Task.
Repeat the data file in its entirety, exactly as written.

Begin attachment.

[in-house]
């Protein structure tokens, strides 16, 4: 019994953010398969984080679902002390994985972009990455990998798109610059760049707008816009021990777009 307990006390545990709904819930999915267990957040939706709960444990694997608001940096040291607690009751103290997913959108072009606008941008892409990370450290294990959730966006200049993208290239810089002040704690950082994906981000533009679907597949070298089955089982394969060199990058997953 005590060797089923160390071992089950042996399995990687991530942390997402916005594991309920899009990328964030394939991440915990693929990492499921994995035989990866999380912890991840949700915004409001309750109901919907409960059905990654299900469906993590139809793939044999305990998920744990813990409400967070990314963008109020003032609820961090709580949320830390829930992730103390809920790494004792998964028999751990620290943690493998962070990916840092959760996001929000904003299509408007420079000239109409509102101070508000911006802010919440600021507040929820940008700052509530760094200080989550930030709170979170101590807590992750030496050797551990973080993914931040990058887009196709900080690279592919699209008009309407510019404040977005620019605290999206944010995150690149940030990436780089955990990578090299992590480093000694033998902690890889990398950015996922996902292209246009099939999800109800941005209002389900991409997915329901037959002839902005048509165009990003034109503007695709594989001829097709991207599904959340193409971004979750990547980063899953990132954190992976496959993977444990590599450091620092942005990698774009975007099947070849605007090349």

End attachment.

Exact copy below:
[in-house]
């Protein structure tokens, strides 16, 4: 019994953010398969984080679902002390994985972009990455990998798109610059760049707008816009021990777009 307990006390545990709904819930999915267990957040939706709960444990694997608001940096040291607690009751103290997913959108072009606008941008892409990370450290294990959730966006200049993208290239810089002040704690950082994906981000533009679907597949070298089955089982394969060199990058997953 005590060797089923160390071992089950042996399995990687991530942390997402916005594991309920899009990328964030394939991440915990693929990492499921994995035989990866999380912890991840949700915004409001309750109901919907409960059905990654299900469906993590139809793939044999305990998920744990813990409400967070990314963008109020003032609820961090709580949320830390829930992730103390809920790494004792998964028999751990620290943690493998962070990916840092959760996001929000904003299509408007420079000239109409509102101070508000911006802010919440600021507040929820940008700052509530760094200080989550930030709170979170101590807590992750030496050797551990973080993914931040990058887009196709900080690279592919699209008009309407510019404040977005620019605290999206944010995150690149940030990436780089955990990578090299992590480093000694033998902690890889990398950015996922996902292209246009099939999800109800941005209002389900991409997915329901037959002839902005048509165009990003034109503007695709594989001829097709991207599904959340193409971004979750990547980063899953990132954190992976496959993977444990590599450091620092942005990698774009975007099947070849605007090349």